A figure of merit, called the Transfer Efficiency, may be calculated or measured for any camera based upon the exposure and the radiance of the subject required to produce a density of 1.0 on the film. The Transfer Efficiency of a camera serves to calibrate it so that the luminosity of events may be determined from measurements of film density. It also allows one to know in advance which experiments may be instrumented with a particular camera. Basic photometric units and measurements are discussed. The Transfer Efficiency is calculated for several representative cameras, including a Kerr cell camera, a rotating mirror camera, and the STL Image Converter Camera.
Testing the ejection and inflation of an Echo A-12 passive communication sphere in space was monitored at an altitude of nearly 200 miles by a photo instrumentation system designed and tested by Douglas Aircraft Company for the National Aeronautics and Space Administration and carried in a 850 miles high non-orbital ballistic trajectory by a Douglas Thor Vertical Test Space Vehicle. Four hundred feet of film taken from the camera in the ejected and recovered space capsule hole the key to the balloon's sudden rupture. The paper describes the needs and problems anticipated during the various phases of the mission of Project "Big Shot" as follows: Boost; free-flight and photo mission; re-entry; aerial recovery; saltwater impact; and flotation and retrieval. It explains the design criteria to be met for the film camera to record the anticipated event with the highest possible image quality and for the film to survive the mission environment. The paper closes with a description of the two-part test program consisting of the environmental qualification of two test cameras and the flight acceptance tests of three flight cameras.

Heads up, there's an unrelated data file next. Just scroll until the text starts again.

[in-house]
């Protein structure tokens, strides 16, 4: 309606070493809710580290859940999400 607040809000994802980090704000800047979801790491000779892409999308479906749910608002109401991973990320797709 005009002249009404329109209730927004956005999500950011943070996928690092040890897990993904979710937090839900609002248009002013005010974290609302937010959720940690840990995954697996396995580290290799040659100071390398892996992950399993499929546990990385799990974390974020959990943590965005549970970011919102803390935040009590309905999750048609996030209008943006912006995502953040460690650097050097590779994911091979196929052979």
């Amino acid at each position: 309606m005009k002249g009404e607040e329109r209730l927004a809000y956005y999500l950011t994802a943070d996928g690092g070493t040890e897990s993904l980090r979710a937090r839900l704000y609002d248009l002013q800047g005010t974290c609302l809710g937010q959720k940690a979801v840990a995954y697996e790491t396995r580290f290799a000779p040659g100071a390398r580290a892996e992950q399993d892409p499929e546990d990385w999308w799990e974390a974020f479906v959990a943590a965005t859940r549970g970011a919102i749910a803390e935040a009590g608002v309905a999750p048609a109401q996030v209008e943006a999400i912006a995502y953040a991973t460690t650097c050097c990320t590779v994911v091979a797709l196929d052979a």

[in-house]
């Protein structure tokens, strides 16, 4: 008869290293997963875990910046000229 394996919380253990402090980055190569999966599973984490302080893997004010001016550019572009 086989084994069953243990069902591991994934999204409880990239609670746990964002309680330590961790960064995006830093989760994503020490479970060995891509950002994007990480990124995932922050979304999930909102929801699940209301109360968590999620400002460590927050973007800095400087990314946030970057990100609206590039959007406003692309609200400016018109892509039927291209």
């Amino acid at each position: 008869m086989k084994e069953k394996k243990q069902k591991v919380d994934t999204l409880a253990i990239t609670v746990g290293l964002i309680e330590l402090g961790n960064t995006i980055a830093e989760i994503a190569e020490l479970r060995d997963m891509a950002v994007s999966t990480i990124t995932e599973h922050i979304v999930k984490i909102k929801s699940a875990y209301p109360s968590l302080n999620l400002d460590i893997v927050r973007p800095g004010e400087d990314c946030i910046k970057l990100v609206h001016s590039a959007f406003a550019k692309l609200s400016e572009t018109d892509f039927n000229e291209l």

Stable Camera Platforms remove excessive camera motion, thereby preventing image blur while holding the camera steady and positioned in space to a desired attitude. The various cost factors involved in stable camera platform design are discussed.
This paper describes the use of 35mm Full Frame Fastax Cameras installed on a small missile range to aid in providing film data on missile displacement and velocity. The application of these cameras to metric photography posed many problems which include lack of resolution, time synchronization and insufficient field of view. In order to overcome these faults an array of twenty 35mm Fastax Cameras was installed in a line parallel to the flight path of an object and aligned by first order survey methods. The cameras along with strategically placed target boards provided information on object velocity, position and displacement.